Laptops forum

Question

Specific College Laptop

by Gandalf_the_Architect / May 5, 2016 7:30 PM PDT

Hey all, I'm new to this site so sorry in advance if I do anything wrong.

I'm currently a senior in high school, and next year I'll be attending Syracuse University for Architecture. The major requires a pretty demanding laptop for apps like Photoshop AutoCAD Rhino and Revit, and recommends specs like quad-core i7's, 16gb RAM and discrete Nvidia class 1 or 2 graphic chipsets.

I know what all of this means and generally how powerful those items are, but I'm not extremely knowledgeable about anything past that point. For example I don't really know how the gHz rating a processor gets will affect my productivity.

In addition to architecture work, I plan to do some gaming whenever I have time, and I'd like my laptop to be able to handle games like The Witcher 3 on decent settings, which I know is one of the more difficult games to run especially on a laptop.

Lastly, and this might be the most difficult part, I do really consider aesthetic and portability as well as functionality when it comes to things like this, and as a result I've been leaning towards the Microsoft Surface Book due to its great look and usefulness in regards to producing architectural work. However I have looked online and seen some YouTube videos that highlight its very medium field abilities playing games (Skyrim plays like warm butter, MGSV plays like butter you left in the fridge, Witcher 3 plays like butter left in the arctic for three years). So not good enough for me in the gaming respect, but in every other way pretty appealing.

If anyone knows a great laptop that can do all these things, and hopefully looks nice on my desk, please let me know. I have quite a bit of money to throw at this, but I'm not trying to build my own because I really lack the expertise.

Thanks!!!

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All Answers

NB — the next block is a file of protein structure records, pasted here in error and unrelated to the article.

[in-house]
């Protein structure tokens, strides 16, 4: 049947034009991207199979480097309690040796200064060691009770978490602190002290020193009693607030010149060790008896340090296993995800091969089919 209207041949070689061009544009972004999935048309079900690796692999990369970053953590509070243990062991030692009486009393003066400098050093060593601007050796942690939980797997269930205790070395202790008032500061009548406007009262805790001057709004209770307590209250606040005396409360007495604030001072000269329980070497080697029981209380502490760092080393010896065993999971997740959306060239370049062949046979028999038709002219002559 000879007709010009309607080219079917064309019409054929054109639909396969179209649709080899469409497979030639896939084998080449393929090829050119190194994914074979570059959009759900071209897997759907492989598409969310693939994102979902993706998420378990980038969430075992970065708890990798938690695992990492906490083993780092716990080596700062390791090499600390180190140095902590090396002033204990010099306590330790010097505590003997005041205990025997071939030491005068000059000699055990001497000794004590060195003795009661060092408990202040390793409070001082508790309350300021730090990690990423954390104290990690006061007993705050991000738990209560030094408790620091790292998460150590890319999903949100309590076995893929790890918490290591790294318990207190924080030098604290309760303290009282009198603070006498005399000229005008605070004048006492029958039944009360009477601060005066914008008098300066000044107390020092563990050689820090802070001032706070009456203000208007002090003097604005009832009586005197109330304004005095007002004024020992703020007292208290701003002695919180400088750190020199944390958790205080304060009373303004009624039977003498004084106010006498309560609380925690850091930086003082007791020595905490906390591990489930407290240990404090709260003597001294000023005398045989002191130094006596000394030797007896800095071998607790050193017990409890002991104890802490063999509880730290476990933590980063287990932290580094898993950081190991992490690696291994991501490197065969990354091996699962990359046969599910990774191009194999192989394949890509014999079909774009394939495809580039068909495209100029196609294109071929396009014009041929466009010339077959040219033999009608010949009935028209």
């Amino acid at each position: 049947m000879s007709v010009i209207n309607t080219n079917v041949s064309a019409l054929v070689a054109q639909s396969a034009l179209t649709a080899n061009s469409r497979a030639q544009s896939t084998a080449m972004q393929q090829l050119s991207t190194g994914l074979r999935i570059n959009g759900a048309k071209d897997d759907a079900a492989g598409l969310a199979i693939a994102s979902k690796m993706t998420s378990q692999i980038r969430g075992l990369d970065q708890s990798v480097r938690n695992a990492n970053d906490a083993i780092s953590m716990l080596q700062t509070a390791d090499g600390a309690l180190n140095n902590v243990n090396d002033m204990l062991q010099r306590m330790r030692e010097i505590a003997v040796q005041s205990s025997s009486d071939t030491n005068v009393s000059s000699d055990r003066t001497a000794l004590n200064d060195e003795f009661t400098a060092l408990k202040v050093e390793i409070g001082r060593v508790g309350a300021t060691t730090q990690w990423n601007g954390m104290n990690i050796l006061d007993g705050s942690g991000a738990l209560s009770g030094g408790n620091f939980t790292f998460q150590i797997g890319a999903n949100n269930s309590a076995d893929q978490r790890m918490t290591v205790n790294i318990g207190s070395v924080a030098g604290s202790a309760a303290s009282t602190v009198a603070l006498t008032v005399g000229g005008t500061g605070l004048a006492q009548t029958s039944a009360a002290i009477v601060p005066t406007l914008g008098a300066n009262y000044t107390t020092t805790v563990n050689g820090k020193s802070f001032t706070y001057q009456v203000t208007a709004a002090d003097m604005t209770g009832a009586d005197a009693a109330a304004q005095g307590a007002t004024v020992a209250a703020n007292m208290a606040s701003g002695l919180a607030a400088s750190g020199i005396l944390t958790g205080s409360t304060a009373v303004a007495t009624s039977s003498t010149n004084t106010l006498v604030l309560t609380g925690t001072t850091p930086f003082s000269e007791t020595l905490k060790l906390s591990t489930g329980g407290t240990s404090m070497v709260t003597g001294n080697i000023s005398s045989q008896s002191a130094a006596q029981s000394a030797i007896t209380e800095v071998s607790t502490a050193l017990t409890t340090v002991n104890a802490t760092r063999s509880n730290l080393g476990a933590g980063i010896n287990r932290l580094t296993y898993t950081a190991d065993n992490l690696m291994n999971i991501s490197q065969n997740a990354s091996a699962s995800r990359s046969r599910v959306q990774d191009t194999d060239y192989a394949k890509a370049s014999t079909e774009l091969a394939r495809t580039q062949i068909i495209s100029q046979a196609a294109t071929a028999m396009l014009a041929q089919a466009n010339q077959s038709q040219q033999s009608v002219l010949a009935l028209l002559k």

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Here is the Dell Alienware 17
by orlbuckeye / May 6, 2016 6:33 AM PDT
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maybe workstation laptops?
by Eve0621 / May 6, 2016 8:25 AM PDT
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Answer
For students, almost never a 17 inch model.
by R. Proffitt Forum moderator / May 6, 2016 8:43 AM PDT
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Both worlds
by Willy / May 6, 2016 8:46 AM PDT

You want a college and then add you want gaming laptop too, geeez that is demanding, so get over it. I suggest you find the baddest gaming system with the most cores and capable ram that is ALREADY installed, NOT a later addition in order to be warranty covered. Pay the dang bill and hope for the best. The gaming needs should and can very well fit the needs of video design, etc.. because video is the key ingredient here plus the system ram. You better have cooling like a laptop pad that helps as well. Better laptops are Asus and MSI which in turn may supply the OEM market with similar wares, like Voodoo, Alienware, Cyberware, etc.. so check the specs. Also, check reviews for any numerous mentions of problems cropping up like failures or short lived uptime, etc..